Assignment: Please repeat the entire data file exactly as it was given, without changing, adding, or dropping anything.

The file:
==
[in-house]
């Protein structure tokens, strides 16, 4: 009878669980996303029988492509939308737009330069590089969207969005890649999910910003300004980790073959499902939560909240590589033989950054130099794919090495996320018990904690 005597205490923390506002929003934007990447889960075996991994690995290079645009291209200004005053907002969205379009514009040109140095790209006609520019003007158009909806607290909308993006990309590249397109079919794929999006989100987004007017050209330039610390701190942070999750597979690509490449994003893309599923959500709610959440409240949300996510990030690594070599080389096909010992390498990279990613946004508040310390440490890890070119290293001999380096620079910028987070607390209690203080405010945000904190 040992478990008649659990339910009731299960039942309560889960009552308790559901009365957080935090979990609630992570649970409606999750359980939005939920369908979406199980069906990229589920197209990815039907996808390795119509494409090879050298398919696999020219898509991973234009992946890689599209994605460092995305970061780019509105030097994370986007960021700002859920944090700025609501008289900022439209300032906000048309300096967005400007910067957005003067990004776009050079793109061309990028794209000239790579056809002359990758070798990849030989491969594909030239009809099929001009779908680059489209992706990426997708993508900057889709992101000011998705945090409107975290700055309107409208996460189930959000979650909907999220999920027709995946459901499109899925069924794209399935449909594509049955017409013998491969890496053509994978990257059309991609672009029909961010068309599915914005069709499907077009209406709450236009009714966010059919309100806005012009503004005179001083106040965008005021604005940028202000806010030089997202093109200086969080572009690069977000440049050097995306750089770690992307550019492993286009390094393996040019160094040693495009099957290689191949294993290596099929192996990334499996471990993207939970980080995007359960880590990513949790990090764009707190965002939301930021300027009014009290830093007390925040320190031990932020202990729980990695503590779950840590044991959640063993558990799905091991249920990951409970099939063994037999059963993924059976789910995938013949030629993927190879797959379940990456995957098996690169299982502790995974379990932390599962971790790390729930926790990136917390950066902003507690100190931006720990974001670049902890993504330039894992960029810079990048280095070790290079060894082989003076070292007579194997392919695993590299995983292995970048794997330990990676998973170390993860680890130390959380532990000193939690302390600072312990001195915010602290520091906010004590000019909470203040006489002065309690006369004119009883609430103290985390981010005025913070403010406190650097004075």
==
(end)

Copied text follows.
[in-house]
């Protein structure tokens, strides 16, 4: 009878669980996303029988492509939308737009330069590089969207969005890649999910910003300004980790073959499902939560909240590589033989950054130099794919090495996320018990904690 005597205490923390506002929003934007990447889960075996991994690995290079645009291209200004005053907002969205379009514009040109140095790209006609520019003007158009909806607290909308993006990309590249397109079919794929999006989100987004007017050209330039610390701190942070999750597979690509490449994003893309599923959500709610959440409240949300996510990030690594070599080389096909010992390498990279990613946004508040310390440490890890070119290293001999380096620079910028987070607390209690203080405010945000904190 040992478990008649659990339910009731299960039942309560889960009552308790559901009365957080935090979990609630992570649970409606999750359980939005939920369908979406199980069906990229589920197209990815039907996808390795119509494409090879050298398919696999020219898509991973234009992946890689599209994605460092995305970061780019509105030097994370986007960021700002859920944090700025609501008289900022439209300032906000048309300096967005400007910067957005003067990004776009050079793109061309990028794209000239790579056809002359990758070798990849030989491969594909030239009809099929001009779908680059489209992706990426997708993508900057889709992101000011998705945090409107975290700055309107409208996460189930959000979650909907999220999920027709995946459901499109899925069924794209399935449909594509049955017409013998491969890496053509994978990257059309991609672009029909961010068309599915914005069709499907077009209406709450236009009714966010059919309100806005012009503004005179001083106040965008005021604005940028202000806010030089997202093109200086969080572009690069977000440049050097995306750089770690992307550019492993286009390094393996040019160094040693495009099957290689191949294993290596099929192996990334499996471990993207939970980080995007359960880590990513949790990090764009707190965002939301930021300027009014009290830093007390925040320190031990932020202990729980990695503590779950840590044991959640063993558990799905091991249920990951409970099939063994037999059963993924059976789910995938013949030629993927190879797959379940990456995957098996690169299982502790995974379990932390599962971790790390729930926790990136917390950066902003507690100190931006720990974001670049902890993504330039894992960029810079990048280095070790290079060894082989003076070292007579194997392919695993590299995983292995970048794997330990990676998973170390993860680890130390959380532990000193939690302390600072312990001195915010602290520091906010004590000019909470203040006489002065309690006369004119009883609430103290985390981010005025913070403010406190650097004075």